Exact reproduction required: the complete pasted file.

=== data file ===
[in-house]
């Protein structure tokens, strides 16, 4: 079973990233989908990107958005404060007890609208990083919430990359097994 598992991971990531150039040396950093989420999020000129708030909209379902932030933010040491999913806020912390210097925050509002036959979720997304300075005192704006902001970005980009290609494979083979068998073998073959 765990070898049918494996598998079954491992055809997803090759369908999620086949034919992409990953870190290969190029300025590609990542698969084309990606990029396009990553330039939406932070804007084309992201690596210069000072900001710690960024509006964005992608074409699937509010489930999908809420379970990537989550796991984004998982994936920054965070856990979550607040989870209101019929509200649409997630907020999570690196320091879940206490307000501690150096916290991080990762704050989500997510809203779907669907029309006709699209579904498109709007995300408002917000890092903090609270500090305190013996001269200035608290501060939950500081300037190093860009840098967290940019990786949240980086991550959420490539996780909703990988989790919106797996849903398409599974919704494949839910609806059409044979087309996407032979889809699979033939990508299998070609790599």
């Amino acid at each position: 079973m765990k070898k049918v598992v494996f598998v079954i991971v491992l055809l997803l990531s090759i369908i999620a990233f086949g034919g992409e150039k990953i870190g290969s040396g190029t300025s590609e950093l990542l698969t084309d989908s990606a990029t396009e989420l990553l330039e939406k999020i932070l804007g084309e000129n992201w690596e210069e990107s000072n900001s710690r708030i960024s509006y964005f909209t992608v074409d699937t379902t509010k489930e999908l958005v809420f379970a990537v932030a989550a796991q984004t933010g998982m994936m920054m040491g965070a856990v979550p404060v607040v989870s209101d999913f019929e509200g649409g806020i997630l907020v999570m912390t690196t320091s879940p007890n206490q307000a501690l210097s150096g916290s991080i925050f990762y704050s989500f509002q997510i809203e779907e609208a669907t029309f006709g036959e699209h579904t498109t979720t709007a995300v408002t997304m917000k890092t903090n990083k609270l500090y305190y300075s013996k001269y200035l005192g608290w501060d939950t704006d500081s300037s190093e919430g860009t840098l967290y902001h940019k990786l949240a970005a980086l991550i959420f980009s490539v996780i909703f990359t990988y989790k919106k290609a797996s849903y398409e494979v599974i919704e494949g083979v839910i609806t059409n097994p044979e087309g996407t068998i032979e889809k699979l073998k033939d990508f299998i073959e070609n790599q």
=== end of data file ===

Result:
[in-house]
């Protein structure tokens, strides 16, 4: 079973990233989908990107958005404060007890609208990083919430990359097994 598992991971990531150039040396950093989420999020000129708030909209379902932030933010040491999913806020912390210097925050509002036959979720997304300075005192704006902001970005980009290609494979083979068998073998073959 765990070898049918494996598998079954491992055809997803090759369908999620086949034919992409990953870190290969190029300025590609990542698969084309990606990029396009990553330039939406932070804007084309992201690596210069000072900001710690960024509006964005992608074409699937509010489930999908809420379970990537989550796991984004998982994936920054965070856990979550607040989870209101019929509200649409997630907020999570690196320091879940206490307000501690150096916290991080990762704050989500997510809203779907669907029309006709699209579904498109709007995300408002917000890092903090609270500090305190013996001269200035608290501060939950500081300037190093860009840098967290940019990786949240980086991550959420490539996780909703990988989790919106797996849903398409599974919704494949839910609806059409044979087309996407032979889809699979033939990508299998070609790599």
């Amino acid at each position: 079973m765990k070898k049918v598992v494996f598998v079954i991971v491992l055809l997803l990531s090759i369908i999620a990233f086949g034919g992409e150039k990953i870190g290969s040396g190029t300025s590609e950093l990542l698969t084309d989908s990606a990029t396009e989420l990553l330039e939406k999020i932070l804007g084309e000129n992201w690596e210069e990107s000072n900001s710690r708030i960024s509006y964005f909209t992608v074409d699937t379902t509010k489930e999908l958005v809420f379970a990537v932030a989550a796991q984004t933010g998982m994936m920054m040491g965070a856990v979550p404060v607040v989870s209101d999913f019929e509200g649409g806020i997630l907020v999570m912390t690196t320091s879940p007890n206490q307000a501690l210097s150096g916290s991080i925050f990762y704050s989500f509002q997510i809203e779907e609208a669907t029309f006709g036959e699209h579904t498109t979720t709007a995300v408002t997304m917000k890092t903090n990083k609270l500090y305190y300075s013996k001269y200035l005192g608290w501060d939950t704006d500081s300037s190093e919430g860009t840098l967290y902001h940019k990786l949240a970005a980086l991550i959420f980009s490539v996780i909703f990359t990988y989790k919106k290609a797996s849903y398409e494979v599974i919704e494949g083979v839910i609806t059409n097994p044979e087309g996407t068998i032979e889809k699979l073998k033939d990508f299998i073959e070609n790599q």